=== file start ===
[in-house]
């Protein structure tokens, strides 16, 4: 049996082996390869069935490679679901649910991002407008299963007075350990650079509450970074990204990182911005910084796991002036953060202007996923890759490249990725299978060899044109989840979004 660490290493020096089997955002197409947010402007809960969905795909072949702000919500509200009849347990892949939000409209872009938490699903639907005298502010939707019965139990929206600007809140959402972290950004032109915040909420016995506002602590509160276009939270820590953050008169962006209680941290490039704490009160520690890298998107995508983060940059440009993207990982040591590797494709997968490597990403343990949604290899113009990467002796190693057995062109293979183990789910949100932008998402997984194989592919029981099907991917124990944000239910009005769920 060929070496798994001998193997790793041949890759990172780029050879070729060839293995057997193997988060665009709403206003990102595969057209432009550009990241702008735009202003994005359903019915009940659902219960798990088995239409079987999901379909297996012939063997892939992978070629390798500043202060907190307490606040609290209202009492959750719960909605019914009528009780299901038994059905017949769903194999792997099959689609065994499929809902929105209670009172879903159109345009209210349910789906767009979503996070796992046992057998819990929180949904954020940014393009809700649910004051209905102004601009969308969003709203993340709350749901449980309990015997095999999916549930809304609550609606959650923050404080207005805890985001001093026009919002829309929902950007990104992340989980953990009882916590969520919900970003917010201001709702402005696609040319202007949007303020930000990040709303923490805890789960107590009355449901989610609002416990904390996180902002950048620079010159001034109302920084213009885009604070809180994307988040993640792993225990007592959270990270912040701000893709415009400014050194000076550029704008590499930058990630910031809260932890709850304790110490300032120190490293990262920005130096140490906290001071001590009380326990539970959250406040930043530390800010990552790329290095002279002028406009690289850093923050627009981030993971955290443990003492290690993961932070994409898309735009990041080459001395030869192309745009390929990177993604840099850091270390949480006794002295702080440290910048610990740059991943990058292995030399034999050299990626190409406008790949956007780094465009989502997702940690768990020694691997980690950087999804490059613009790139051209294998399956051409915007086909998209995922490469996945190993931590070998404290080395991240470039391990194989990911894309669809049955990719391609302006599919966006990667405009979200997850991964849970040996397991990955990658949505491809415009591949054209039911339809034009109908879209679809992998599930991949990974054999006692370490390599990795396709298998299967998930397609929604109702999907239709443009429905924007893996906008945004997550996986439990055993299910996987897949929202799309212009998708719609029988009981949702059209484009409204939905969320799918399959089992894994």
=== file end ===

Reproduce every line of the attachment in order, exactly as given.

[in-house]
């Protein structure tokens, strides 16, 4: 049996082996390869069935490679679901649910991002407008299963007075350990650079509450970074990204990182911005910084796991002036953060202007996923890759490249990725299978060899044109989840979004 660490290493020096089997955002197409947010402007809960969905795909072949702000919500509200009849347990892949939000409209872009938490699903639907005298502010939707019965139990929206600007809140959402972290950004032109915040909420016995506002602590509160276009939270820590953050008169962006209680941290490039704490009160520690890298998107995508983060940059440009993207990982040591590797494709997968490597990403343990949604290899113009990467002796190693057995062109293979183990789910949100932008998402997984194989592919029981099907991917124990944000239910009005769920 060929070496798994001998193997790793041949890759990172780029050879070729060839293995057997193997988060665009709403206003990102595969057209432009550009990241702008735009202003994005359903019915009940659902219960798990088995239409079987999901379909297996012939063997892939992978070629390798500043202060907190307490606040609290209202009492959750719960909605019914009528009780299901038994059905017949769903194999792997099959689609065994499929809902929105209670009172879903159109345009209210349910789906767009979503996070796992046992057998819990929180949904954020940014393009809700649910004051209905102004601009969308969003709203993340709350749901449980309990015997095999999916549930809304609550609606959650923050404080207005805890985001001093026009919002829309929902950007990104992340989980953990009882916590969520919900970003917010201001709702402005696609040319202007949007303020930000990040709303923490805890789960107590009355449901989610609002416990904390996180902002950048620079010159001034109302920084213009885009604070809180994307988040993640792993225990007592959270990270912040701000893709415009400014050194000076550029704008590499930058990630910031809260932890709850304790110490300032120190490293990262920005130096140490906290001071001590009380326990539970959250406040930043530390800010990552790329290095002279002028406009690289850093923050627009981030993971955290443990003492290690993961932070994409898309735009990041080459001395030869192309745009390929990177993604840099850091270390949480006794002295702080440290910048610990740059991943990058292995030399034999050299990626190409406008790949956007780094465009989502997702940690768990020694691997980690950087999804490059613009790139051209294998399956051409915007086909998209995922490469996945190993931590070998404290080395991240470039391990194989990911894309669809049955990719391609302006599919966006990667405009979200997850991964849970040996397991990955990658949505491809415009591949054209039911339809034009109908879209679809992998599930991949990974054999006692370490390599990795396709298998299967998930397609929604109702999907239709443009429905924007893996906008945004997550996986439990055993299910996987897949929202799309212009998708719609029988009981949702059209484009409204939905969320799918399959089992894994």